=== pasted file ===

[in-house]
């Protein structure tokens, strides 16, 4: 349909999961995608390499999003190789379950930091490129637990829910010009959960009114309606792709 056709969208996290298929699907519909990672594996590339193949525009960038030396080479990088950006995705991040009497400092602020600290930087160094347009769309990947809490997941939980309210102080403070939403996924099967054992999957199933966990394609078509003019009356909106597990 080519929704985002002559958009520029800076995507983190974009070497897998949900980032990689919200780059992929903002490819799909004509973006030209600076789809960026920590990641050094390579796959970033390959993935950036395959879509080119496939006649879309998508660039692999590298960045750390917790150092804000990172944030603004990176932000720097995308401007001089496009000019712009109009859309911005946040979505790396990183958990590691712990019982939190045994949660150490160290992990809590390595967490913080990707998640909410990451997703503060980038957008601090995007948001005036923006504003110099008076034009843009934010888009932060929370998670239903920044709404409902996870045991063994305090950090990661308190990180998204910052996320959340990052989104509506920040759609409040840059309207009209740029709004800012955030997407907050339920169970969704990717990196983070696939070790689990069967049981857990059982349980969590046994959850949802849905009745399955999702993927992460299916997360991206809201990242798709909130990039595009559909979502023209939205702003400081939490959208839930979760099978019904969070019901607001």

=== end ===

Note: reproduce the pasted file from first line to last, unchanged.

[in-house]
């Protein structure tokens, strides 16, 4: 349909999961995608390499999003190789379950930091490129637990829910010009959960009114309606792709 056709969208996290298929699907519909990672594996590339193949525009960038030396080479990088950006995705991040009497400092602020600290930087160094347009769309990947809490997941939980309210102080403070939403996924099967054992999957199933966990394609078509003019009356909106597990 080519929704985002002559958009520029800076995507983190974009070497897998949900980032990689919200780059992929903002490819799909004509973006030209600076789809960026920590990641050094390579796959970033390959993935950036395959879509080119496939006649879309998508660039692999590298960045750390917790150092804000990172944030603004990176932000720097995308401007001089496009000019712009109009859309911005946040979505790396990183958990590691712990019982939190045994949660150490160290992990809590390595967490913080990707998640909410990451997703503060980038957008601090995007948001005036923006504003110099008076034009843009934010888009932060929370998670239903920044709404409902996870045991063994305090950090990661308190990180998204910052996320959340990052989104509506920040759609409040840059309207009209740029709004800012955030997407907050339920169970969704990717990196983070696939070790689990069967049981857990059982349980969590046994959850949802849905009745399955999702993927992460299916997360991206809201990242798709909130990039595009559909979502023209939205702003400081939490959208839930979760099978019904969070019901607001």